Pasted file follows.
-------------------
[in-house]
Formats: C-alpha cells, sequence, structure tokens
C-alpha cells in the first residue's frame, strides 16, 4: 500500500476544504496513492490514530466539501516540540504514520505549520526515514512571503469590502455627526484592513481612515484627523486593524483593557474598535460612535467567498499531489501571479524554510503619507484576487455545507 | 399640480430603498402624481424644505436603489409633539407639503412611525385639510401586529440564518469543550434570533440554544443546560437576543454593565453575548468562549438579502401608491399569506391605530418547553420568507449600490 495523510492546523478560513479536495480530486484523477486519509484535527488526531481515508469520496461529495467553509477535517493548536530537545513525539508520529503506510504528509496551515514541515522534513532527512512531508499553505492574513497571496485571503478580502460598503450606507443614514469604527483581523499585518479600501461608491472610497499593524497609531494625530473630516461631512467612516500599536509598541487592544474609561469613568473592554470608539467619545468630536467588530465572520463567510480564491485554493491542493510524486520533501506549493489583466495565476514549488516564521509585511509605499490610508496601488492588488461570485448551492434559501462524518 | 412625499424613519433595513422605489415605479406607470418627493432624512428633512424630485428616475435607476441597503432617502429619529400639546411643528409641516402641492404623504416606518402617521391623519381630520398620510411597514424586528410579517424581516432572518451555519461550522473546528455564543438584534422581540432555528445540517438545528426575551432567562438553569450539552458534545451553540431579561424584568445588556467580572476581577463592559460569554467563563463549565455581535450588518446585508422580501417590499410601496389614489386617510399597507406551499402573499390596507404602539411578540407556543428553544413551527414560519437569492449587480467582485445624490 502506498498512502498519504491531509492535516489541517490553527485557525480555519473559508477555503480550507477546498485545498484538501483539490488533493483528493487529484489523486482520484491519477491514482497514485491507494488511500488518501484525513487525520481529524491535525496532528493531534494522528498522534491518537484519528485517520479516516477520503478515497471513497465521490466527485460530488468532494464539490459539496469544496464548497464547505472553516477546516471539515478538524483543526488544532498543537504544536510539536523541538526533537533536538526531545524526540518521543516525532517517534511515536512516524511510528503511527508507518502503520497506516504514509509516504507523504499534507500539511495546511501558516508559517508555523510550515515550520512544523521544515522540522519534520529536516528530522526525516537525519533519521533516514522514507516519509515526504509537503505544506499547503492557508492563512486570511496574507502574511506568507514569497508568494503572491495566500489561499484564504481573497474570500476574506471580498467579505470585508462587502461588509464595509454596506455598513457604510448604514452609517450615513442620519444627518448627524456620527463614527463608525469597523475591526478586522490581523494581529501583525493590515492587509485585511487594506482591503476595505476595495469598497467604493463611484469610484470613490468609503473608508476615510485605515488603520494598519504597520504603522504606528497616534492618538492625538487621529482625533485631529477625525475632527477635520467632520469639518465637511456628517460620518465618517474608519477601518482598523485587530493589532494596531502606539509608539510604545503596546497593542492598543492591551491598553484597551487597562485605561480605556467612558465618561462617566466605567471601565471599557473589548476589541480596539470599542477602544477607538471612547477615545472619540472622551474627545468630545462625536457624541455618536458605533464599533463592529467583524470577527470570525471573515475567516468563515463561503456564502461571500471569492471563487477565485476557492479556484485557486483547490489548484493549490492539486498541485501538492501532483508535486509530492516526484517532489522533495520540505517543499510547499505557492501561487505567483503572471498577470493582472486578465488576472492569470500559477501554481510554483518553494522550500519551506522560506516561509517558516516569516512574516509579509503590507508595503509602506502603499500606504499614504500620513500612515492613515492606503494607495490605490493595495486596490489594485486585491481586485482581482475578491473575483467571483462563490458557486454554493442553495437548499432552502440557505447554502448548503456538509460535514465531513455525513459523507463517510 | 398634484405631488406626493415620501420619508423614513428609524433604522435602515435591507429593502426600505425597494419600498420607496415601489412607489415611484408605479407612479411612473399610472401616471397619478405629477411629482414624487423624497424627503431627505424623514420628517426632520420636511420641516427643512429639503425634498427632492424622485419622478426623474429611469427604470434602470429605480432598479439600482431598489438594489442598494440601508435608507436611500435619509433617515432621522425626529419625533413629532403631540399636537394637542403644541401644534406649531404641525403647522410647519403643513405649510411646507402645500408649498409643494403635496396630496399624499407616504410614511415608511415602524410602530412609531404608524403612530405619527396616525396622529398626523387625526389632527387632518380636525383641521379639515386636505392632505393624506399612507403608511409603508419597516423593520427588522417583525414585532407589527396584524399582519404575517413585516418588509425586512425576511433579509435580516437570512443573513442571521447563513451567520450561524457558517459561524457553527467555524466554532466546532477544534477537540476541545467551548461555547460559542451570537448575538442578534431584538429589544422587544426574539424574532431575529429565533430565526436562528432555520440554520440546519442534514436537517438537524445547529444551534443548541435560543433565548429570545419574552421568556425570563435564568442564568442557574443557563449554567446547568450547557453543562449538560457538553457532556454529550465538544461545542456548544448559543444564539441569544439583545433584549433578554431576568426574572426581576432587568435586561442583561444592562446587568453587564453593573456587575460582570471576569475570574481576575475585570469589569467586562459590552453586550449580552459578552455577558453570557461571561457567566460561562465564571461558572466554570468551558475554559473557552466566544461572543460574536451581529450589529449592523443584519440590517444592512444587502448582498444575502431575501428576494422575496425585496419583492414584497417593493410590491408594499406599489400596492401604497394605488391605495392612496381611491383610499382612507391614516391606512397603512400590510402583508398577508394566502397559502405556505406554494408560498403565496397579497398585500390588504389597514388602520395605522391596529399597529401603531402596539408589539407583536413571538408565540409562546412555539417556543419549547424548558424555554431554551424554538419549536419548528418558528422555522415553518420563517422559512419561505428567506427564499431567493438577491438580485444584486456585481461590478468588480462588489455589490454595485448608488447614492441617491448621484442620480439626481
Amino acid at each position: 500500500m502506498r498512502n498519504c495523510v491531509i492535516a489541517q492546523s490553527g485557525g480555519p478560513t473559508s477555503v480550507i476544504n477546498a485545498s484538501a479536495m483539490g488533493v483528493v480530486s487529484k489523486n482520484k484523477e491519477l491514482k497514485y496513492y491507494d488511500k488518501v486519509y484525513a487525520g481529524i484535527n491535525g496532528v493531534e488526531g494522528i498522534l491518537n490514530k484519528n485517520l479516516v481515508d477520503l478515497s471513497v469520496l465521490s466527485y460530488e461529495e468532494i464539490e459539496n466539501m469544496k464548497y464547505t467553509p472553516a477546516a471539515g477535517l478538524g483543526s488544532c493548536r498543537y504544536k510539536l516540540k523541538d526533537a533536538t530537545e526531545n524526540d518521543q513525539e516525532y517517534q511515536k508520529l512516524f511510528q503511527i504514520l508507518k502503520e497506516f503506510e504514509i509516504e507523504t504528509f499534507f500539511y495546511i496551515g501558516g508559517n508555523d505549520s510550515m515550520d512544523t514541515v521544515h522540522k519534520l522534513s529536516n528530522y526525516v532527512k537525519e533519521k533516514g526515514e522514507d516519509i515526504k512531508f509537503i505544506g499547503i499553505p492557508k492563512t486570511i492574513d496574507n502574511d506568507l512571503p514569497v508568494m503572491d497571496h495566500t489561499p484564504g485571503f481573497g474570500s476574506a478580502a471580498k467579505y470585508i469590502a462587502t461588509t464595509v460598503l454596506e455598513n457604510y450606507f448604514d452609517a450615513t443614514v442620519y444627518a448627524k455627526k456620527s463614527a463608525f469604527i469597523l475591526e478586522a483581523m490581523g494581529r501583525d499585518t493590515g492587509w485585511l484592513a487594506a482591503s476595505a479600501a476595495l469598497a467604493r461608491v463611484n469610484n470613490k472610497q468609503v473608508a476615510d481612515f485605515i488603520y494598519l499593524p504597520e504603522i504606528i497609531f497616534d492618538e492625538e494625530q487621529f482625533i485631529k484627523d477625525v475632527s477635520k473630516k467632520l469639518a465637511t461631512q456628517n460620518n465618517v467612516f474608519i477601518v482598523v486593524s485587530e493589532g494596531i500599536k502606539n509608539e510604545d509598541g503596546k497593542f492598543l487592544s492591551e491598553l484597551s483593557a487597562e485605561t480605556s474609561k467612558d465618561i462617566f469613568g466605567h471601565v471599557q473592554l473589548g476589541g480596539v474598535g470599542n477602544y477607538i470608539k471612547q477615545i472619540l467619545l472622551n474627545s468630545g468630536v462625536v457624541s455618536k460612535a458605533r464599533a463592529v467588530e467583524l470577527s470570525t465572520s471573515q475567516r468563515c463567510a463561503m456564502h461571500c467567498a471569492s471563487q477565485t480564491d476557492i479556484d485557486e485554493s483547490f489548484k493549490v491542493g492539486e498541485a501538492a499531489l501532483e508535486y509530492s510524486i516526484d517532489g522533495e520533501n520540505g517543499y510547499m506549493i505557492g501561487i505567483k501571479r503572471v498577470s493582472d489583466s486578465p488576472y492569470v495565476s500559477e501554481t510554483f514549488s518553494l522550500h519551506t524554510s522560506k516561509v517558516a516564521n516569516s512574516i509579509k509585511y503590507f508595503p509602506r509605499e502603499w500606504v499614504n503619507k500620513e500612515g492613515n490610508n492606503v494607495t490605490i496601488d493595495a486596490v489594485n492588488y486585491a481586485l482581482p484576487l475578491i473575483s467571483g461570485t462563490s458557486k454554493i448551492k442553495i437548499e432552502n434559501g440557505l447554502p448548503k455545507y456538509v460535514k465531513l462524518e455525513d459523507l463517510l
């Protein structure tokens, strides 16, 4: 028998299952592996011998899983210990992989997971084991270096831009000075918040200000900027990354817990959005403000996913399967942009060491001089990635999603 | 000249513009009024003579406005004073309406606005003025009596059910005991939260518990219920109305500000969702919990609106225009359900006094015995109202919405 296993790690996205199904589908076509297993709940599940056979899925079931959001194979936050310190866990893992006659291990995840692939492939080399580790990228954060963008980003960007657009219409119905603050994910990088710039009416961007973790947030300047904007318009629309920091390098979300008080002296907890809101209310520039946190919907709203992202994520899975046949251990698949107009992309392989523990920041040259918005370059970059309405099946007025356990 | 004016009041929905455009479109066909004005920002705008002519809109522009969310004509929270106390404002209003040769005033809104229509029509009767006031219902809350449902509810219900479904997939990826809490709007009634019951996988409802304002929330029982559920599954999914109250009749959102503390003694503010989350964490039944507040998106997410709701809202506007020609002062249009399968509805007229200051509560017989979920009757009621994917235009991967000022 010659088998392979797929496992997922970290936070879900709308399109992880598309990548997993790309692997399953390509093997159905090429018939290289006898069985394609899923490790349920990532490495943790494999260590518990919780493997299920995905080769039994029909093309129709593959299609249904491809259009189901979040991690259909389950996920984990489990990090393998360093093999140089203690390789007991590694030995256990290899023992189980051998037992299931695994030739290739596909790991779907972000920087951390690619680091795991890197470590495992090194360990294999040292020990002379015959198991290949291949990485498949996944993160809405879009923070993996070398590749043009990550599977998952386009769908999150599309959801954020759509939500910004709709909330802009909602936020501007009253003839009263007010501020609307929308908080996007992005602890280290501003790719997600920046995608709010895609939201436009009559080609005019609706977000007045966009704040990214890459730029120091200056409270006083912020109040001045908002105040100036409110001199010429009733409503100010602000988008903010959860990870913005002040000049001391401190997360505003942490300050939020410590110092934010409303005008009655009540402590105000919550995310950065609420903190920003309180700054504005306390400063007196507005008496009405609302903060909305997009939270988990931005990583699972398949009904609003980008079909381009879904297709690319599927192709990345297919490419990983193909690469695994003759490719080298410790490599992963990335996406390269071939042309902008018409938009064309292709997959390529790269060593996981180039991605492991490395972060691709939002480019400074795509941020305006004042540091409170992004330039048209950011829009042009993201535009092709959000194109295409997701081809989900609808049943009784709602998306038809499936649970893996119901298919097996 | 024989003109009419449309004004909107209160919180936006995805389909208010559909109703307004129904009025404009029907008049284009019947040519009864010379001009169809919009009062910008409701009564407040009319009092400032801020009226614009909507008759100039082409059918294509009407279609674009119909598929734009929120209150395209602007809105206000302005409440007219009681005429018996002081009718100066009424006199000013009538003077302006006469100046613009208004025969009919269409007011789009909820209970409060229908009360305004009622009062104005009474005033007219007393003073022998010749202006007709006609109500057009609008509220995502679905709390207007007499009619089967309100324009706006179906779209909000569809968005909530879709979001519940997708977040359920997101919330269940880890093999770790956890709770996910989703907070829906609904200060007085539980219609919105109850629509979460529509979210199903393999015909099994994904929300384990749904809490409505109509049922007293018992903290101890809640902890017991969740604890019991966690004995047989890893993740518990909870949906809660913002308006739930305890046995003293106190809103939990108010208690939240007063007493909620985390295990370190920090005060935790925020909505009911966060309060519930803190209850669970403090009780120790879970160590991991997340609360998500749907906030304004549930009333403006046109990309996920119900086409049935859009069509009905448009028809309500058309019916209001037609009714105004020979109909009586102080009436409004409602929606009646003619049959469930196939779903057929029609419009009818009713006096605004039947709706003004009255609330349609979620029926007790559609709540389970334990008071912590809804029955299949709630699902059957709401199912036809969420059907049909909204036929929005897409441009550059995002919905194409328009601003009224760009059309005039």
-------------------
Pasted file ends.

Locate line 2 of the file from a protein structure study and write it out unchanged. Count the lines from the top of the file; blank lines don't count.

Formats: C-alpha cells, sequence, structure tokens